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Reducing methane is the fastest way to slow global warming

It is commonly known that carbon emissions must be reduced to end the climate crisis, but few are aware of methane – the invisible gas that contributes 80 times more to global warming than carbon.

Researchers at the IPCC (UN Intergovernmental Panel on Climate Change) are investigating potential mitigation methods for global warming. “The fastest way that we might mitigate existing climate change in the short term is by reducing methane,” explained Dr. Charles Koven, a carbon cycle scientist at Lawrence Berkeley and the lead author of the IPCC’s latest report.

According to Dr. Koven, even if carbon dioxide emissions were completely banned, elevated CO2 levels would still remain in the atmosphere for many years. However, methane reduction could show positive changes within the next ten years. 

While methane output from volcanoes and decomposing plant matter will be difficult to reduce, mitigation within fossil fuel industries is plausible. This could be achieved through more efficient and carbon friendly natural gases. 

However, when it comes to natural gases, there are fears of leakage that still present significant challenges. Natural gases are stored in infrastructure that is susceptible to leakage, such as wells and refineries.

In order to regulated usage, technology systems now use infrared cameras and advanced satellites, facilitating the monitoring of methane usage across the globe. 

Climatologists at NASA and the National Oceanic explained that pernicious changes throughout the climate system will get significantly worse unless the world reduces its methane usage. 

“For carbon dioxide, we’ve always known about power plants and smokestacks and things like that; but with methane, until recent years, we didn’t understand how much of an influence a small number of large sources have really had,” said Robert Jackson, a professor of Environmental Science at Stanford University.

The latest IPCC assessment highlights that scientists now have a better understanding of how much methane is being released by human activity like agriculture and the fossil fuel industry, and how much it contributes to the climate.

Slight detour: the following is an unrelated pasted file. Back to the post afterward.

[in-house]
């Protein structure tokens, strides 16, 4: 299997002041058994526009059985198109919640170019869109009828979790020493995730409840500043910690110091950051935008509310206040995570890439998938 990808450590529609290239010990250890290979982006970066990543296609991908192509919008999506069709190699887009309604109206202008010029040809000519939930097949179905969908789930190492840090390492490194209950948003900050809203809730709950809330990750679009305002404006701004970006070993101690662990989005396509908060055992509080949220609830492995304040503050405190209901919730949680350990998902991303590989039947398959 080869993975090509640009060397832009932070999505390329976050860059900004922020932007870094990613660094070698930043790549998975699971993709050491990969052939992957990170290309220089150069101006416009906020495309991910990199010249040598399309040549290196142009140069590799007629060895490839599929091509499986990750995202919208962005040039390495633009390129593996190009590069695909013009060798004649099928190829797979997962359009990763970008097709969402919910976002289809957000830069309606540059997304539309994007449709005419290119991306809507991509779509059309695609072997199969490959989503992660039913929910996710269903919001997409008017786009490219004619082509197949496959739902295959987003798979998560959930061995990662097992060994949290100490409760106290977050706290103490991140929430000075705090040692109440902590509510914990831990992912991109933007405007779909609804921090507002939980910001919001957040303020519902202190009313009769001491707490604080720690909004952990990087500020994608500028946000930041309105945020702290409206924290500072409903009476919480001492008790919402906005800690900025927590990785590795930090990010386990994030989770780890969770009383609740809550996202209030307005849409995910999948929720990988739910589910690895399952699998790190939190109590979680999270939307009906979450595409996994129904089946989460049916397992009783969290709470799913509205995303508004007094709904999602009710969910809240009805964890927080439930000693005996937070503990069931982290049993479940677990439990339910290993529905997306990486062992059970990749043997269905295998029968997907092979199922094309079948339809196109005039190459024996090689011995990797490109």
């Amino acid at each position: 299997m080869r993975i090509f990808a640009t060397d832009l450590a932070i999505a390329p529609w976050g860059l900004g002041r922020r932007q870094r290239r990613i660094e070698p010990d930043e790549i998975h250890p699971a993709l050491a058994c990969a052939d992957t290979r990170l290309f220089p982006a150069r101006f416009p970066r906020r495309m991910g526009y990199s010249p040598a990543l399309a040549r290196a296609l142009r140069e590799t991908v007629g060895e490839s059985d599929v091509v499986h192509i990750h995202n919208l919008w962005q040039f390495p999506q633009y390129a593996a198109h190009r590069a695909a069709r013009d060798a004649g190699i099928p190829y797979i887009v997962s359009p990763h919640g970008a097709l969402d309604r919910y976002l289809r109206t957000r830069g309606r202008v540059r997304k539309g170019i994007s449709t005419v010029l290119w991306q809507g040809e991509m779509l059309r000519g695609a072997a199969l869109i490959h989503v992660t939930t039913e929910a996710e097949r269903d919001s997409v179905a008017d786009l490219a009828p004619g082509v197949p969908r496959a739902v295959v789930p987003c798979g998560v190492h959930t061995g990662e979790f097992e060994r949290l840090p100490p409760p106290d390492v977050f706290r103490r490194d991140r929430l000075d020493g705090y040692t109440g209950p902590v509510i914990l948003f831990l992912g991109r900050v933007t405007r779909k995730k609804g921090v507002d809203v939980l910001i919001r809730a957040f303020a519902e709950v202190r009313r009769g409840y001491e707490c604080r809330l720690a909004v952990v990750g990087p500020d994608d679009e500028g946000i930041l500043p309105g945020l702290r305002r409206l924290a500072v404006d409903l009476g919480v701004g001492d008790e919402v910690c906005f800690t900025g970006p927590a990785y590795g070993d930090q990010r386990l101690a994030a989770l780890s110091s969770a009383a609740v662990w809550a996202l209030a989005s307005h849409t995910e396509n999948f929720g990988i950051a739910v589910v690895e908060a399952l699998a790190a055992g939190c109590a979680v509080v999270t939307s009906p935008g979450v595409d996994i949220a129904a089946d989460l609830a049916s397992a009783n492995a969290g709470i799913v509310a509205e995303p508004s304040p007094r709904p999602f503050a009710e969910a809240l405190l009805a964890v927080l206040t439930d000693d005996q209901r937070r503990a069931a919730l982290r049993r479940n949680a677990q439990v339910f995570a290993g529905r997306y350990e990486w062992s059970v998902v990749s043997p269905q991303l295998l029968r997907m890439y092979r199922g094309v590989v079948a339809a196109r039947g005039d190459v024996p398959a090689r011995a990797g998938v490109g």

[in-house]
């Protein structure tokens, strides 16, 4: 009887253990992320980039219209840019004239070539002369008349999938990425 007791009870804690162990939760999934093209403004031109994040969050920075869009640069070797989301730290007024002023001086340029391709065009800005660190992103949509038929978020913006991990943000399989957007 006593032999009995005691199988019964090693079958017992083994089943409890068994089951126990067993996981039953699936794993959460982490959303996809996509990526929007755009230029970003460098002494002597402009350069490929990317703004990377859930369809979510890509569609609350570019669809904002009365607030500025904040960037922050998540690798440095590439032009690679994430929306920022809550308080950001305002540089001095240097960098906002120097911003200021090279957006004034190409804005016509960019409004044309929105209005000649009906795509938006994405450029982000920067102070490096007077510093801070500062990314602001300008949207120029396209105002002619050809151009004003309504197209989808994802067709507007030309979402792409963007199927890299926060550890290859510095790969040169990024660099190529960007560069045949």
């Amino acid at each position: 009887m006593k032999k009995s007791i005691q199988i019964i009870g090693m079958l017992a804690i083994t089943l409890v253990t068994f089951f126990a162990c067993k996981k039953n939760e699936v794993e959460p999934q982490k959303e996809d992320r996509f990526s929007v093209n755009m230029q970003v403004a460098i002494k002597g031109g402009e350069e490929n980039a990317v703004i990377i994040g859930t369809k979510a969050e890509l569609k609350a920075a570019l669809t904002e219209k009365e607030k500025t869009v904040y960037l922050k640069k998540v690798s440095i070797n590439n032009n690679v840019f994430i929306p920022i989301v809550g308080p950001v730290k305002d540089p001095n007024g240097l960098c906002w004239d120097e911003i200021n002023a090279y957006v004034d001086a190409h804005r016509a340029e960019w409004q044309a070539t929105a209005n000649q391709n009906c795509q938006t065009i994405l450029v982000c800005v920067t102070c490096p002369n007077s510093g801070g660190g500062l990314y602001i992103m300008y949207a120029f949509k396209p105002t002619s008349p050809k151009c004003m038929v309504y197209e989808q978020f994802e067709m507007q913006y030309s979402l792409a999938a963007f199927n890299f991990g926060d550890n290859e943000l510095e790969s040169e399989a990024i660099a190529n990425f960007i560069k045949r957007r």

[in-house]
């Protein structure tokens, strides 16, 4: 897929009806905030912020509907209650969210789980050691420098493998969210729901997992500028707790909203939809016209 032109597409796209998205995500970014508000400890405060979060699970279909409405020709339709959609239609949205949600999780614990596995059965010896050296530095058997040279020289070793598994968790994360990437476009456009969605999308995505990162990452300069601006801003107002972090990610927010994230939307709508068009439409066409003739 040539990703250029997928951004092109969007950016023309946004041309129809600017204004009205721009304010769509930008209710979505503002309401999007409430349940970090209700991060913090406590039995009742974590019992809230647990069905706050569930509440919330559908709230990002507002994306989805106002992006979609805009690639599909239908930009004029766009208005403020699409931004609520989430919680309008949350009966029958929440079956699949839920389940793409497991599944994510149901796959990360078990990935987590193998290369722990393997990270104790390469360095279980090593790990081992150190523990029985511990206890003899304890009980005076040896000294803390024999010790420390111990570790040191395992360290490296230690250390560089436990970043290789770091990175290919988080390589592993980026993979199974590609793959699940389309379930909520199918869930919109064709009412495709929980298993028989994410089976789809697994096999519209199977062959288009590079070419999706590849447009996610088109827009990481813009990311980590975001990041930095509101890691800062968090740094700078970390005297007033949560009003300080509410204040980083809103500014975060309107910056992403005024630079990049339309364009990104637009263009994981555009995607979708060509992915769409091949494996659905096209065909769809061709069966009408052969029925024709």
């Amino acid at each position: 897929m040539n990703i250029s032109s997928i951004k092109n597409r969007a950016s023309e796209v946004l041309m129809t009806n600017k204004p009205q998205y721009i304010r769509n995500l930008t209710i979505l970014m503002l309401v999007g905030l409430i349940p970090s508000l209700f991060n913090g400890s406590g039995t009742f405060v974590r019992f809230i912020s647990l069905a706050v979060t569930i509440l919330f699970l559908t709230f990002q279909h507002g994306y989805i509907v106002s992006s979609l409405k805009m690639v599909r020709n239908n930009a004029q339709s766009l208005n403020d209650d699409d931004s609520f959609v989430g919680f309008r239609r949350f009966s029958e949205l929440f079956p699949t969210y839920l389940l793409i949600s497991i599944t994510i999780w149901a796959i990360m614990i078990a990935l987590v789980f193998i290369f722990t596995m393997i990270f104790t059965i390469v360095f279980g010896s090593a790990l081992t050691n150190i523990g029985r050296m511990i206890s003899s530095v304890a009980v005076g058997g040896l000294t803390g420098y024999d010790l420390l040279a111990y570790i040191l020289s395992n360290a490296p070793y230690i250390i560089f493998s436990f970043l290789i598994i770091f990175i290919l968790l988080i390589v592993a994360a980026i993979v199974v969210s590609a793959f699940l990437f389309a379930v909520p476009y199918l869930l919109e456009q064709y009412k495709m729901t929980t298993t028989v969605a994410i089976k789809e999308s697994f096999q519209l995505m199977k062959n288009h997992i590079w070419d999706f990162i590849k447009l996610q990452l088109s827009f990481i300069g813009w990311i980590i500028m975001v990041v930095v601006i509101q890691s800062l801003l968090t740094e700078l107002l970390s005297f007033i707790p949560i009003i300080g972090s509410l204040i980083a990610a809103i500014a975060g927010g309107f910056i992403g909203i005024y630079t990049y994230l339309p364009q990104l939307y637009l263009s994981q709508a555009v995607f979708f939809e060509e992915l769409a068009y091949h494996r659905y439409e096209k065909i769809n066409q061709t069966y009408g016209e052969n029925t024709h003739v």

Though agriculture is a major source of methane, Professor Jackson said the emissions from farming and food production would be harder to tackle. 

“There are only certain things we can do with cattle,” said Professor Jackson. “We can either ask people to stop eating beef or we can try and give cattle feed additives to change the microbes in the chemistry of their guts. But that’s not easy to do for billions of cattle around the world.”

Already, pressure is mounting. The planet is already seeing the impact in the form of extreme weather and natural disasters.

President Joe Biden recently announced that the United States and European Union have launched a global pledge to reduce emissions of methane by nearly 30 percent by the end of the decade.

“This will not only rapidly reduce the rate of global warming, but it will also produce a very valuable side benefit like improving public health and agricultural output,” said Biden. “We’re mobilizing support to help developing countries that join and pledge to do something significant.”

“Rapidly reducing methane emissions may be the single most effective strategy to keep the 1.5-degree limit in reach, in terms of near-term actions one can take,” a senior Biden administration official told CNN recently, noting that methane currently accounts for about half a degree of warming.

By Calum Vaughan , Staff Writer

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